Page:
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Jack Baum, left, and Ray Gonzalez put in solar panels.
University of Colorado Engineering students started to install roof-integrated photovoltaic panels in the school's latest Solar Decathlon entry in 2007.
Cliff Grassmick
Jack Baum, left, and Ray Gonzalez put in solar panels. University of Colorado Engineering students started to install roof-integrated photovoltaic panels in the school’s latest Solar Decathlon entry in 2007.

The University of Colorado Student Government has reached carbon neutrality in its student-fee funded facilities, which includes the University Memorial Center, the Recreation Center and Wardenburg Health Center — just five years after announcing the goal.

Dave Newport, director of CU’s Environmental Center, said reduced energy consumption, increasing renewable energy and helping reduce carbon emission in the community helped the facilities eliminate the emissions of greenhouse gases.

“CU students are doing what they’ve been doing for decades, leading national sustainability efforts,” Newport said. “This is another step towards becoming and living up to our reputation as the nation’s greenest campus.”

The three largest student-run facilities on campus — the UMC, Rec Center and Wardenberg — have reduced energy use by 15 percent over the last five years, saving about $1.6 million, Newport said.

“Turning off the lights is No. 1, when it’s not being used,” Newport said. “Then if we are running a light, we need to make sure it’s as efficient as possible.”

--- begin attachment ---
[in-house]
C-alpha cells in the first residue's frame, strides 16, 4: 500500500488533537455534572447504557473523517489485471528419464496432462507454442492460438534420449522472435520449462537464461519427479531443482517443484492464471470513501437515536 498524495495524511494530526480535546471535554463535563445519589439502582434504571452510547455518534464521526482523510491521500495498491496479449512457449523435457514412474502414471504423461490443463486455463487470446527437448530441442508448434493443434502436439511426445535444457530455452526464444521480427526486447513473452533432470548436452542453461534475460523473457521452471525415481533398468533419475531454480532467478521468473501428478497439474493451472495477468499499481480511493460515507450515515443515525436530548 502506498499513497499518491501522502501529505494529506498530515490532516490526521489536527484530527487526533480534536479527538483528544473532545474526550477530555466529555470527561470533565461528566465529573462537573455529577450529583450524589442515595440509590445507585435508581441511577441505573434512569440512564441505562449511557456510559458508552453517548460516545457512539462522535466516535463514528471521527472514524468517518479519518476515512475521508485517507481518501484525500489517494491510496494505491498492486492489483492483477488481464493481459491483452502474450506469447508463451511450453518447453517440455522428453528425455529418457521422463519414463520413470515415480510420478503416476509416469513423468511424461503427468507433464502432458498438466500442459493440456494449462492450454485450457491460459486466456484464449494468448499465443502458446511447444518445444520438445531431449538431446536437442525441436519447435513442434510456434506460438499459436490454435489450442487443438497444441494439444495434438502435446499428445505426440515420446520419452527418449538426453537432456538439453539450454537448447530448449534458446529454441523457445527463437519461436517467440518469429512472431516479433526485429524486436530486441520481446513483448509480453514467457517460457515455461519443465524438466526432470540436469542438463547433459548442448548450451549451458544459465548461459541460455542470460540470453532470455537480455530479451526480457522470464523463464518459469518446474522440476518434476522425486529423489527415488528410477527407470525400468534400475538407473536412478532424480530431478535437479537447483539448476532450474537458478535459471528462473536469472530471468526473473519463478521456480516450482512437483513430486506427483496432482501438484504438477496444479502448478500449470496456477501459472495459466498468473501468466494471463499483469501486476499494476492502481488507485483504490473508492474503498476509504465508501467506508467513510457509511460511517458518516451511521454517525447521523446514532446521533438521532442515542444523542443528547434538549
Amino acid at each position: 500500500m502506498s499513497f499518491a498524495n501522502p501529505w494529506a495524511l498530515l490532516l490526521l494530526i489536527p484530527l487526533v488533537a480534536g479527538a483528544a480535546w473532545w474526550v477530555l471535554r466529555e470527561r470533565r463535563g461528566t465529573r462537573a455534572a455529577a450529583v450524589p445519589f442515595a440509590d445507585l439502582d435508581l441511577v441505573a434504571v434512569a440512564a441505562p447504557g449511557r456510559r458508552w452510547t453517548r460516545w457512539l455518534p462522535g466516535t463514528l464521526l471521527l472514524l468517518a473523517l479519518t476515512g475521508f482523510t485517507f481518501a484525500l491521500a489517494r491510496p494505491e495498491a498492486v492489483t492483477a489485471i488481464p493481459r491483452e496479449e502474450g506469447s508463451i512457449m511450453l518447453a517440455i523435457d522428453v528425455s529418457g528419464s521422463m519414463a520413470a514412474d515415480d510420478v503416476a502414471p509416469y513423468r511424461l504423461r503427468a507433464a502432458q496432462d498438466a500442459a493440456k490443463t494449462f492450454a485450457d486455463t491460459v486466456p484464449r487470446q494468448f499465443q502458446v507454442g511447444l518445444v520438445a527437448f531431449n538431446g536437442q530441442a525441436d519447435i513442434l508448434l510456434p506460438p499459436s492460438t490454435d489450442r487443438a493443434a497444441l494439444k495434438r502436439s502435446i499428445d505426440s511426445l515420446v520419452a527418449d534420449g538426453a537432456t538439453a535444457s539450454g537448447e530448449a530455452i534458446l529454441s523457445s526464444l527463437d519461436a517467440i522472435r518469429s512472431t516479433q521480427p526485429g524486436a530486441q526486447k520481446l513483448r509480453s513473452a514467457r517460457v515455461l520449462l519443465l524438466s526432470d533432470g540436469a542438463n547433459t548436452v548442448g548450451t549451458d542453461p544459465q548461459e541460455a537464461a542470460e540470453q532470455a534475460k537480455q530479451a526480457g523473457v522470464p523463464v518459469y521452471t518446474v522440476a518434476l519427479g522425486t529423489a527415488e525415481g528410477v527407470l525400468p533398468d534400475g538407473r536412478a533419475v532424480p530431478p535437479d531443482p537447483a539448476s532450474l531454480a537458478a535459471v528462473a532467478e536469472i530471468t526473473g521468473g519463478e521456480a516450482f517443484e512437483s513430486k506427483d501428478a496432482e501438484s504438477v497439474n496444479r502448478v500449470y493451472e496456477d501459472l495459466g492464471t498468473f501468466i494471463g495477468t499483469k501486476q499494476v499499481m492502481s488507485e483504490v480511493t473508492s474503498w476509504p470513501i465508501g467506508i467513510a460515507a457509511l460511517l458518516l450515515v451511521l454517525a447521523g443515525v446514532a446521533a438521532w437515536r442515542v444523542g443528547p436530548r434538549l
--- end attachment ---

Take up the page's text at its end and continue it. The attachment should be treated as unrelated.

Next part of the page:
CUSG also worked with Facilities Management to install solar panels on CU buildings, which contribute enough energy to power about 80 houses, Newport said.

Carly Robinson, CUSG vice president for internal affairs, said while the student administrations change yearly, the Environmental Center has remained the constant enforcement that ensures the success of CUSG’s sustainability goals.

“We can’t really take credit, it’s all due to the Environmental Center,” Robinson said.

Newport said the student-run buildings were unable to produce zero emissions within the five-year goal, so fees were used to support others reducing carbon emissions. This allowed CU to subtract the remaining carbon emissions from the facilities on campus to zero.

One of the offsetting projects included solar thermal system installations to heat water for low-income housing in Loveland.

“It was not possible to do it all at once without offsetting,” Newport said.

According to the most recent data from 2009, the Boulder campus emitted about 138,000 metric tons of greenhouse gas and offset about little more than 4,000 metric tons.

“That’s only about 3 percent,” Newport said. “That’s tiny.”

About $50,000 of student fees are going to offsetting programs, Newport said.

The ultimate goal is to reduce the offsets to zero with the campus producing no carbon emissions, but it will take a “completely rebuilt campus” and more renewable energy to achieve the lofty goal, Newport said. 

A $63 million renovation of the campus Recreation Center, which is expected to reduce the building’s energy use by 75 percent or more from the current facility, is just one of the future improvements expected to help reduce offsets, he said. 

Robinson said upholding the carbon neutrality will be important for the future, but said she is confident the Environmental Center will be able to maintain that goal.

CUSG is also looking at increasing sustainability training across campus — specifically in Student Affairs, teaching faculty and staff about zero waste stations and energy use, she said.

CU faculty and staff will discuss the achievement and future sustainability efforts at a conference Friday from 10 a.m. to 2 p.m. in the UMC. Visit to register.

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